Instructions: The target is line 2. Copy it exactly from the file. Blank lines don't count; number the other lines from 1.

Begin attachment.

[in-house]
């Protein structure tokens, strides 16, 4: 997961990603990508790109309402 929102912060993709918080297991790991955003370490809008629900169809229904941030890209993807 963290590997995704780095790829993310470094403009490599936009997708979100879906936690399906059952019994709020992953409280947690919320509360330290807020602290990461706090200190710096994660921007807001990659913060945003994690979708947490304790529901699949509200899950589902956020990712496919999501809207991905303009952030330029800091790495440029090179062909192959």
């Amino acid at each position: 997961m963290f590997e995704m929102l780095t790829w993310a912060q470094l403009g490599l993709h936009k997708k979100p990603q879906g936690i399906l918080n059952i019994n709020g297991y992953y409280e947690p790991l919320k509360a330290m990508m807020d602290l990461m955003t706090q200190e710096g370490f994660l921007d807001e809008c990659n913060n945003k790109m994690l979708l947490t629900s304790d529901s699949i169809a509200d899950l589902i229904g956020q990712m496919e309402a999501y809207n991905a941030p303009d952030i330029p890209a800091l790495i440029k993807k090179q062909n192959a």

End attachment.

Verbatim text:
């Protein structure tokens, strides 16, 4: 997961990603990508790109309402 929102912060993709918080297991790991955003370490809008629900169809229904941030890209993807 963290590997995704780095790829993310470094403009490599936009997708979100879906936690399906059952019994709020992953409280947690919320509360330290807020602290990461706090200190710096994660921007807001990659913060945003994690979708947490304790529901699949509200899950589902956020990712496919999501809207991905303009952030330029800091790495440029090179062909192959």